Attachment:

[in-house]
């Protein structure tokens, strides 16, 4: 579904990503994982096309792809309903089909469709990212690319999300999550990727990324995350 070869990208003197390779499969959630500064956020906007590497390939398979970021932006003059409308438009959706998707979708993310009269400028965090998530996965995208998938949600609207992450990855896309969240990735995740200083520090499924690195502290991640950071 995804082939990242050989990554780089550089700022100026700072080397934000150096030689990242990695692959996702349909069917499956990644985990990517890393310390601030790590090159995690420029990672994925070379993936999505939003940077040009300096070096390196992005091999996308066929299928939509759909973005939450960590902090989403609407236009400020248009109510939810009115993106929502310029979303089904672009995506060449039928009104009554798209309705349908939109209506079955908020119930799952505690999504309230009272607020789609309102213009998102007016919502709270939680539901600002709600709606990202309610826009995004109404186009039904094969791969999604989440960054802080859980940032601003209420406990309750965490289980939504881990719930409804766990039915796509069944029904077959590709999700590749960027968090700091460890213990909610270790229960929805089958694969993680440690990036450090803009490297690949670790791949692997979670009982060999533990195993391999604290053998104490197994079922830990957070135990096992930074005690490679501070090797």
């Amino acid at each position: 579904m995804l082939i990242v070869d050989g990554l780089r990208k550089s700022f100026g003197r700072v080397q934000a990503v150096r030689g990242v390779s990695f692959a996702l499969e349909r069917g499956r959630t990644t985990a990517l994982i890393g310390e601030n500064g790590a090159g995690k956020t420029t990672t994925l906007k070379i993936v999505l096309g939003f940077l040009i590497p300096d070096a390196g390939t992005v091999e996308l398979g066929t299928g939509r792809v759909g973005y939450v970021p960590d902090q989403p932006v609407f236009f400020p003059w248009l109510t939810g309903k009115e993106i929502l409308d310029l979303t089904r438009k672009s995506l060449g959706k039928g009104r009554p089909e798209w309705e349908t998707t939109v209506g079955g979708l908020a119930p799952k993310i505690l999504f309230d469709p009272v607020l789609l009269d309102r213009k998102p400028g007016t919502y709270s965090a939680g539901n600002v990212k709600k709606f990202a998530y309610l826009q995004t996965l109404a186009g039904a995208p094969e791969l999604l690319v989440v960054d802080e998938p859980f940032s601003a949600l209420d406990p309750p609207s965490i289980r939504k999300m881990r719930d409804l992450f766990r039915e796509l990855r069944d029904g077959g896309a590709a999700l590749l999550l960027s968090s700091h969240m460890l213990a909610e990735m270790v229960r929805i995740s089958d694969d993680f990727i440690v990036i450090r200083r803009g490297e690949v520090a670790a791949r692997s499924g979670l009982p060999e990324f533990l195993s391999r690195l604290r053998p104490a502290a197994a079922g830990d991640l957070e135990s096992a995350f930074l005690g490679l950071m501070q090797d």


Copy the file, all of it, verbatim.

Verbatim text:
[in-house]
């Protein structure tokens, strides 16, 4: 579904990503994982096309792809309903089909469709990212690319999300999550990727990324995350 070869990208003197390779499969959630500064956020906007590497390939398979970021932006003059409308438009959706998707979708993310009269400028965090998530996965995208998938949600609207992450990855896309969240990735995740200083520090499924690195502290991640950071 995804082939990242050989990554780089550089700022100026700072080397934000150096030689990242990695692959996702349909069917499956990644985990990517890393310390601030790590090159995690420029990672994925070379993936999505939003940077040009300096070096390196992005091999996308066929299928939509759909973005939450960590902090989403609407236009400020248009109510939810009115993106929502310029979303089904672009995506060449039928009104009554798209309705349908939109209506079955908020119930799952505690999504309230009272607020789609309102213009998102007016919502709270939680539901600002709600709606990202309610826009995004109404186009039904094969791969999604989440960054802080859980940032601003209420406990309750965490289980939504881990719930409804766990039915796509069944029904077959590709999700590749960027968090700091460890213990909610270790229960929805089958694969993680440690990036450090803009490297690949670790791949692997979670009982060999533990195993391999604290053998104490197994079922830990957070135990096992930074005690490679501070090797």
């Amino acid at each position: 579904m995804l082939i990242v070869d050989g990554l780089r990208k550089s700022f100026g003197r700072v080397q934000a990503v150096r030689g990242v390779s990695f692959a996702l499969e349909r069917g499956r959630t990644t985990a990517l994982i890393g310390e601030n500064g790590a090159g995690k956020t420029t990672t994925l906007k070379i993936v999505l096309g939003f940077l040009i590497p300096d070096a390196g390939t992005v091999e996308l398979g066929t299928g939509r792809v759909g973005y939450v970021p960590d902090q989403p932006v609407f236009f400020p003059w248009l109510t939810g309903k009115e993106i929502l409308d310029l979303t089904r438009k672009s995506l060449g959706k039928g009104r009554p089909e798209w309705e349908t998707t939109v209506g079955g979708l908020a119930p799952k993310i505690l999504f309230d469709p009272v607020l789609l009269d309102r213009k998102p400028g007016t919502y709270s965090a939680g539901n600002v990212k709600k709606f990202a998530y309610l826009q995004t996965l109404a186009g039904a995208p094969e791969l999604l690319v989440v960054d802080e998938p859980f940032s601003a949600l209420d406990p309750p609207s965490i289980r939504k999300m881990r719930d409804l992450f766990r039915e796509l990855r069944d029904g077959g896309a590709a999700l590749l999550l960027s968090s700091h969240m460890l213990a909610e990735m270790v229960r929805i995740s089958d694969d993680f990727i440690v990036i450090r200083r803009g490297e690949v520090a670790a791949r692997s499924g979670l009982p060999e990324f533990l195993s391999r690195l604290r053998p104490a502290a197994a079922g830990d991640l957070e135990s096992a995350f930074l005690g490679l950071m501070q090797d």